An infographic, or a visual representation of study or data, like anything else, can be done right or wrong. How to create a successful infographic? A good idea and a good design.

 

Stop by the link for more on what defines an infographic, what contributes to its popularity, as well as the various types of infographics and references for tutorials and best practices.

 

Additional topics covered include:

The major parts of an infographicHow to create an infographicDeveloping ideas & organizing dataResearch & sourcesTypography, graphics & colorFacts & conclusionsDesigning & Editing
Via Lauren Moss
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HC's curator insight, April 30, 6:26 PM

Some good tips here...

Rescooped by Jenn Alevy from visual data
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The Urban Observatory: A New Way To Compare Cities, From The Creator Of TED

The Urban Observatory: A New Way To Compare Cities, From The Creator Of TED | hobbitlibrarianscoops | Scoop.it
This giant installation and a website you can play with at home lets you compare the worlds urban centers side by side.

We live in a world of easily accessible maps; however, our map knowledge is limited by the fact that no two cities collect data the same way. Maps often aren’t drawn to the same scale, and until now, there hasn’t been a way to compare data on things like income, cost of living, water distribution, and power grids.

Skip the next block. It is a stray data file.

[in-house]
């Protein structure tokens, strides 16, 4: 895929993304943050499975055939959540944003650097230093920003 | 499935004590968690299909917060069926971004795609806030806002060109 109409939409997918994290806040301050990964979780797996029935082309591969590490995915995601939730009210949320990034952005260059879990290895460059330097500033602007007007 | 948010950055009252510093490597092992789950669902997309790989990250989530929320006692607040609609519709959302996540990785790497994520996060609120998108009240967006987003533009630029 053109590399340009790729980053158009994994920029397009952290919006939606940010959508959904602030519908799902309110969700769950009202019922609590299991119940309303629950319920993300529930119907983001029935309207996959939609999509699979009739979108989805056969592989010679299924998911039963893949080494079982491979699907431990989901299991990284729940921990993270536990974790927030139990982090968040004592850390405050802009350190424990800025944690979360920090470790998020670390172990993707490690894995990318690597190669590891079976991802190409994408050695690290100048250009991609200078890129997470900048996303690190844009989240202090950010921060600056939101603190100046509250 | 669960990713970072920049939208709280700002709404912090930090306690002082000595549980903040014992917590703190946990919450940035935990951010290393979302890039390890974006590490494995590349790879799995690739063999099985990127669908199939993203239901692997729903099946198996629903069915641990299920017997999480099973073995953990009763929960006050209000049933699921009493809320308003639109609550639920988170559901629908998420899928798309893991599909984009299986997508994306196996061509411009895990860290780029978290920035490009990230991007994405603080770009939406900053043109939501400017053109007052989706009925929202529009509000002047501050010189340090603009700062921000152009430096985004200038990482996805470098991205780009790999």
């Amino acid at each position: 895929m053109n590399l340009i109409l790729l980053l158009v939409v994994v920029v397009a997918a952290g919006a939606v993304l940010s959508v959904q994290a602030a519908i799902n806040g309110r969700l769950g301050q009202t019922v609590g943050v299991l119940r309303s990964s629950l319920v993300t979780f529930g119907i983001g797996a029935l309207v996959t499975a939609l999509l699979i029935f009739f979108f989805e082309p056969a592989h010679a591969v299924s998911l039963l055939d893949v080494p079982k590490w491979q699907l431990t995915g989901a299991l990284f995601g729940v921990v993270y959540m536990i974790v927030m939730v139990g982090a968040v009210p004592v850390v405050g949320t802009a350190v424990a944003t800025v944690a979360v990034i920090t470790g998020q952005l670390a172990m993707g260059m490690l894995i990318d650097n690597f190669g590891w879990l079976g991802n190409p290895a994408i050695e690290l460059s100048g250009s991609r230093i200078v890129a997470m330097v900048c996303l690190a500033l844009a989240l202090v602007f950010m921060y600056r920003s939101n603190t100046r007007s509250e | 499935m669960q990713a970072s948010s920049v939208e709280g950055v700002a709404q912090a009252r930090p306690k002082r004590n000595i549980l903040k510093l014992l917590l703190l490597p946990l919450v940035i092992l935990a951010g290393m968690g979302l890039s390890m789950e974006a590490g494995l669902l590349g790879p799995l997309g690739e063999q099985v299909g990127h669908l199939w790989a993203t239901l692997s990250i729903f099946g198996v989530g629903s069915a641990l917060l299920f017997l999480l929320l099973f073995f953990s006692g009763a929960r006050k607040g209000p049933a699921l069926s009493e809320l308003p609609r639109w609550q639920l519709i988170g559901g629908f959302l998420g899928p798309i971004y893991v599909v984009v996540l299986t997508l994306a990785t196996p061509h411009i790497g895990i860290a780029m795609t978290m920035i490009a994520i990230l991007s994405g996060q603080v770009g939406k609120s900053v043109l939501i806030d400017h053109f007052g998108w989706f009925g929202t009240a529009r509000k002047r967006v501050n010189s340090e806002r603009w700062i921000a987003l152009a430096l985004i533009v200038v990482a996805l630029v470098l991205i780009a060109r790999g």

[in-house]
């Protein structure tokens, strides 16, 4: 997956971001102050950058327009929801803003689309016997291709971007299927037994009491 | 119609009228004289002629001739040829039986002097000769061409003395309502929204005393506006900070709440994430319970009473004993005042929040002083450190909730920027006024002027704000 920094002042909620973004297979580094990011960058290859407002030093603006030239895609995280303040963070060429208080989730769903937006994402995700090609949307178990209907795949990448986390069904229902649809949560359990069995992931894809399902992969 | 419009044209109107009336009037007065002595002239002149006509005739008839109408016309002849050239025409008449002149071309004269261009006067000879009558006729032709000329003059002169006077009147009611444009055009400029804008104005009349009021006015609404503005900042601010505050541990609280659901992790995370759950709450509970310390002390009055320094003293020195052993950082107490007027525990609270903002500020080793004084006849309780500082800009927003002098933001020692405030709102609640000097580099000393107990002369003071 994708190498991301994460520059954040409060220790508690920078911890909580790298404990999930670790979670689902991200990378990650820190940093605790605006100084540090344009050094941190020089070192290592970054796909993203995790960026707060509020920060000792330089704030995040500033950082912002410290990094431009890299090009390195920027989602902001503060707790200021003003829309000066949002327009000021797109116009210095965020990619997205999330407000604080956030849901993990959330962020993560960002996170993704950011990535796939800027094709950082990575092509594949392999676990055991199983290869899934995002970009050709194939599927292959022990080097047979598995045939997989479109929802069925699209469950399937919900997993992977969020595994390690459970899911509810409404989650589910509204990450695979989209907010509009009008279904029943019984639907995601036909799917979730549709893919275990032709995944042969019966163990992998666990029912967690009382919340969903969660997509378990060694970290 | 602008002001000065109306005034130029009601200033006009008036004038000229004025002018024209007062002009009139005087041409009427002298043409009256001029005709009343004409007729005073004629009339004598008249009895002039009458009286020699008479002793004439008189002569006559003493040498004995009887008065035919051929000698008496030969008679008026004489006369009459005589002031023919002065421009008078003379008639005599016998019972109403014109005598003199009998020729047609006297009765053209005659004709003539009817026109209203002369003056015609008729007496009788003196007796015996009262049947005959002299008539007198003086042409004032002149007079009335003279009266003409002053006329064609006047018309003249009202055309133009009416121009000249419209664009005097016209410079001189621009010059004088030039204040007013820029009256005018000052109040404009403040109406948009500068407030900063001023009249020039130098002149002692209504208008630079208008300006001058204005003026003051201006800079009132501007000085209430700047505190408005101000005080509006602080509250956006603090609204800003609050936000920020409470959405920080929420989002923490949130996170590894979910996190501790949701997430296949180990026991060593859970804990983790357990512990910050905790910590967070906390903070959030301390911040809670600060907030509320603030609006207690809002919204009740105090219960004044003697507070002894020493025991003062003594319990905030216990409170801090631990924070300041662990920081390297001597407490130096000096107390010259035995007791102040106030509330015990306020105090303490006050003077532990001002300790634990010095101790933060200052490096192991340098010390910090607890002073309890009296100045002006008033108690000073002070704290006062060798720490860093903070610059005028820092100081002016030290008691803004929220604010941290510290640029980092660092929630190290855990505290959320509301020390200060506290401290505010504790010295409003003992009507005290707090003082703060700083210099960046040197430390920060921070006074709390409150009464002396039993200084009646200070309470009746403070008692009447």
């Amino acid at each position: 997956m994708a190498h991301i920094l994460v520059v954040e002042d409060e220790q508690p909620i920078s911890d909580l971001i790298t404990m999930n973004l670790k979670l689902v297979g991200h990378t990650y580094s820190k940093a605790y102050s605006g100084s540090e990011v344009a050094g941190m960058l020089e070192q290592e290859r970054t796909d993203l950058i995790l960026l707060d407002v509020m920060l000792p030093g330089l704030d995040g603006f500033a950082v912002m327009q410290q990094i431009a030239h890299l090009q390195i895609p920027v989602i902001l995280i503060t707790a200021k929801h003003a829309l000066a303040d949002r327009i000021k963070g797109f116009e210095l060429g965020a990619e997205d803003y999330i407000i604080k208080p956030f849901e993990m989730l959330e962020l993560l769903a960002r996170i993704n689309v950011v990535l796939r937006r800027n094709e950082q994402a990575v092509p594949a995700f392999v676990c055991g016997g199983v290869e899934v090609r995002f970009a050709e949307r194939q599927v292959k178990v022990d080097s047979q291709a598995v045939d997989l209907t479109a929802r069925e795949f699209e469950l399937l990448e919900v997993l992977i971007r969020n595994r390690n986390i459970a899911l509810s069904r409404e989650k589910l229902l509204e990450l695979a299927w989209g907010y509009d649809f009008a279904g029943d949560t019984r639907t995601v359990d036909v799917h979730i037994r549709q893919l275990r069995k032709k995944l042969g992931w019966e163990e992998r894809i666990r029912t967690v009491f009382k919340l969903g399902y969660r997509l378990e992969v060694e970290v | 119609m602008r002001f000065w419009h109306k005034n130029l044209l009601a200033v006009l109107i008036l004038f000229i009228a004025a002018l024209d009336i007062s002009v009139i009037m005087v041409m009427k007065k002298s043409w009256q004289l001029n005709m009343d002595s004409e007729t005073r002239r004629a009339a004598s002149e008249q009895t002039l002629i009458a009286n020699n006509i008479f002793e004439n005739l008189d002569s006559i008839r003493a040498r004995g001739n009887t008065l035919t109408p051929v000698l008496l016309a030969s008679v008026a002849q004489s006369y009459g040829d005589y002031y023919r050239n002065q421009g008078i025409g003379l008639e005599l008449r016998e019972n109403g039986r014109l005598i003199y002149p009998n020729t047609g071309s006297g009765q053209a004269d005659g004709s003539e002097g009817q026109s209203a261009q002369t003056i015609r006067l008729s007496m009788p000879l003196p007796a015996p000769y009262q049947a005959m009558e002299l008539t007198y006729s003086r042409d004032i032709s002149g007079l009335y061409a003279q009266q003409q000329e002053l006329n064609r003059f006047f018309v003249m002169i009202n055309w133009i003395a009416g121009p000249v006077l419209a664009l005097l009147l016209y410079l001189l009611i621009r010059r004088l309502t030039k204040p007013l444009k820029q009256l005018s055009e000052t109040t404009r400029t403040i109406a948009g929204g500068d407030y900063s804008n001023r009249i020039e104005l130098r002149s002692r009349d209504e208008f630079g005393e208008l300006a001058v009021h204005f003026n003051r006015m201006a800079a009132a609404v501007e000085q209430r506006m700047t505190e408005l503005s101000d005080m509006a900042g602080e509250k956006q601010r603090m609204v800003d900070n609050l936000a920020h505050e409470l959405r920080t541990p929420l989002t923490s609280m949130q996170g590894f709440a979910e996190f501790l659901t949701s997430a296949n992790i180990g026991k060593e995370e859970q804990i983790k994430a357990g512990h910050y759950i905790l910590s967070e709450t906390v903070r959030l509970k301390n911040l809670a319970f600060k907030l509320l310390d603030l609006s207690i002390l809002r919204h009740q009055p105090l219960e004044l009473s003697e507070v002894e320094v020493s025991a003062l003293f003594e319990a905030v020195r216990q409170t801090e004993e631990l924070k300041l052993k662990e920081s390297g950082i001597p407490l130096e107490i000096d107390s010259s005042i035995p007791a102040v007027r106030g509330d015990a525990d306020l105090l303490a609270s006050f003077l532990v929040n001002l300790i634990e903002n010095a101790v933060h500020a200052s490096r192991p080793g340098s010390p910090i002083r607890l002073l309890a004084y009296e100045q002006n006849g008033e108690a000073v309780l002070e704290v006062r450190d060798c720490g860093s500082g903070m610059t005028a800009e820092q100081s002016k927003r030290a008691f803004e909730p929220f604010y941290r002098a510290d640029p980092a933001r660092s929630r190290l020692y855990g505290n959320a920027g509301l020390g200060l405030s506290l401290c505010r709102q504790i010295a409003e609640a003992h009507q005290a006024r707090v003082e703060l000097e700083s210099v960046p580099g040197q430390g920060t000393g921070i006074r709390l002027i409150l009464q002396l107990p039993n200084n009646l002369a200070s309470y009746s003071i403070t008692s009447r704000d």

It’s a problem that has bugged Richard Saul Wurman, the creator of the TED conference (as well as an architect and graphic designer), for decades.

Wurman recently teamed up with Jon Kamen of Radical Media and Esri president Jack Dangermond to create an ambitious solution: the Urban Observatory, an immersive exhibit featuring standardized comparative data on over 16 cities. Zoom in on one city map and other cities will simultaneously zoom in at the same scale, making it possible to compare data on traffic density, vegetation, residential land use, and so on.


Find more details and information at the article link...


Via Lauren Moss
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Rescooped by Jenn Alevy from visual data
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Luminous Cities: A New Mapping Project Shows How Events are Tied to Place

Luminous Cities: A New Mapping Project Shows How Events are Tied to Place | hobbitlibrarianscoops | Scoop.it

Take a look at a set of maps that tell encoded stories of politics, natural disasters and social movements.


There are many nice Flickr visualizations of global cities but never anything quite this comprehensive across space and time: Meet Luminous Cities, a creation of the London-based mapping and digital arts firm TraceMedia, built with support from the Centre for Spatial Analysis & Policy at the University of Leeds and the Centre for Advanced Spatial Analysis at University College London.

The project is trying to "uncover the archeology of data traces left by social media" in cities across the globe...


Via Lauren Moss